Indeed, even if believers in the Ten Commandments were a minority in Alabama, they still would not be oppressed by the statue's removal. After all, the order did not mandate the statue's destruction; it made clear that the statue could constitutionally rest anywhere - and send out its religious message anywhere - but on government property such as the courthouse, where it violated the Establishment Clause.

The Second Difference: A Position of Power, Not Vulnerability

Dr. King also stressed in his "Letter From Birmingham Cty. Jail" that the decision to break the law could not be taken lightly. Being right was not enough: other conditions had to also be present.

For Dr. King, the situation for African-Americans who wished to challenge Jim Crow was intolerable. Not only were they effectively denied the vote (so that they could not vote to change the laws), they could not even organize and speak out to persuade others who could vote to change the laws.

For Justice Moore to claim that his position today is anything like that of Dr. King's in 1963, is incredible. Let's state the obvious: Justice Moore one of the most privileged people in Alabama today. Not only is he privileged by his race and gender, but he is the highest judge in the state. Nothing stops him or his supporters from pressing their point of view.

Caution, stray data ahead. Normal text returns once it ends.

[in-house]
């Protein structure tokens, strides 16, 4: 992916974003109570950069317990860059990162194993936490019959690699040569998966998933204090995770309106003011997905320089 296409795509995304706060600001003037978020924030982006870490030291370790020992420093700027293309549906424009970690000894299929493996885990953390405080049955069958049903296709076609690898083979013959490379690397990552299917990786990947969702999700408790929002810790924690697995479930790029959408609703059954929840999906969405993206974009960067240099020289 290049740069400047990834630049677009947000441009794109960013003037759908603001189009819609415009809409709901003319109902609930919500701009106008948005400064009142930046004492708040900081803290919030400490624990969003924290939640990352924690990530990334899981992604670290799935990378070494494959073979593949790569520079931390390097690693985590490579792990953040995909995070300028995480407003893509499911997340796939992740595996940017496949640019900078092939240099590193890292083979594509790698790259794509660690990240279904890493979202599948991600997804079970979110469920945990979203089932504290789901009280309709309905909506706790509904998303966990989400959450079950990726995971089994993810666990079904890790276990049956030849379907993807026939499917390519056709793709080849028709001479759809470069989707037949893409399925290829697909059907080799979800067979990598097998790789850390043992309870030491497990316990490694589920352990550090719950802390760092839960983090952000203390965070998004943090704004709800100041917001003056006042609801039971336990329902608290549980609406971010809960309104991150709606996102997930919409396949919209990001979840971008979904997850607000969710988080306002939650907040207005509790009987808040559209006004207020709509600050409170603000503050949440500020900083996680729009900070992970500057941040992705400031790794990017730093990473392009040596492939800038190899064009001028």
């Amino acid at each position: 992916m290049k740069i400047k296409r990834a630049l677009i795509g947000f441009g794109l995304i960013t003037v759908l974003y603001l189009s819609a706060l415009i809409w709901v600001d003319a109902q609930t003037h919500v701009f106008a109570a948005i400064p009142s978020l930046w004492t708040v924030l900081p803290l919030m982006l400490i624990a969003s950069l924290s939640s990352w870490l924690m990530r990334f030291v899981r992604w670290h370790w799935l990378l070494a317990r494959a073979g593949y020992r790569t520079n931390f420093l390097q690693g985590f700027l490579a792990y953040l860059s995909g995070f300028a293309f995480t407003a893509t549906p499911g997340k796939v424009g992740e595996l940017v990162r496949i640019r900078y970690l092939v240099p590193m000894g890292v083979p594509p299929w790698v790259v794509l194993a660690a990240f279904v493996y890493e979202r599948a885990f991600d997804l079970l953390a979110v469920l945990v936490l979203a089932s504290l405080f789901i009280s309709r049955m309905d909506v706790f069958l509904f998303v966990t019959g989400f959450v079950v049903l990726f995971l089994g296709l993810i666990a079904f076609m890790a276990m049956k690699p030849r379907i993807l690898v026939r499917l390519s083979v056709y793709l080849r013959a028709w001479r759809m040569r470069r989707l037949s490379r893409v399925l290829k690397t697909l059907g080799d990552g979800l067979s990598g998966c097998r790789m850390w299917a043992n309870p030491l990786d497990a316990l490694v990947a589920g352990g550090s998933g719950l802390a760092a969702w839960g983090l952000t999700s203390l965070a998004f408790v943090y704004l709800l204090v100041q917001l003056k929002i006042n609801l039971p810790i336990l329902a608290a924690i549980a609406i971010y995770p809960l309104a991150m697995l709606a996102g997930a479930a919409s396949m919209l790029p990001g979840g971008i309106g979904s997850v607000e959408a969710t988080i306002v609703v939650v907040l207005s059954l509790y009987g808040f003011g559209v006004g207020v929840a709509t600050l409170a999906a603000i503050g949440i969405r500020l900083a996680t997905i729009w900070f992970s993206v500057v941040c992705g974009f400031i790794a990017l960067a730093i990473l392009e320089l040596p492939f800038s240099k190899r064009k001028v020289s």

And yet, Justice Moore did not even attempt to rationally persuade his colleagues to accept the statue. Instead, he resorted to trickery and brought the colossal object into the building secretly at two in the morning. (Perhaps this is why none of his fellow justices voted to support him.)

Finally, in addition to these two importance differences, I believe the biggest difference between Justice Moore and Dr. King is that Justice Moore is a judge. I think that judges, unlike the rest of us, have a special obligation to obey the law, and to obey duly adjudicated interpretations of the law, with which they disagree.

After all, if they disagree, they can always resign their positions. But while they are in their jobs, they are duty-bound - and oath-bound - to enforce the law. Civil disobedience by the police is plainly a disturbing instance of sheer lawlessness; civil disobedience by judges, in my view, is much the same.

The Example of the Fugitive Slave Laws: Was Judicial Disobedience Merited?

Granted, there have been times when judges have been faced with truly unjust laws in this country. Some lawyers and scholars think that these judges should have used their power to nullify these laws. However, I am skeptical of this claim.

For example, consider the Fugitive Slave Laws, passed pursuant to the Constitution's Fugitive Slave Clause in 1793 and 1850, which required that runaway slaves be returned to the South. They were clearly legal - the Constitution authorized them. But they were also deeply immoral, just as slavery itself was.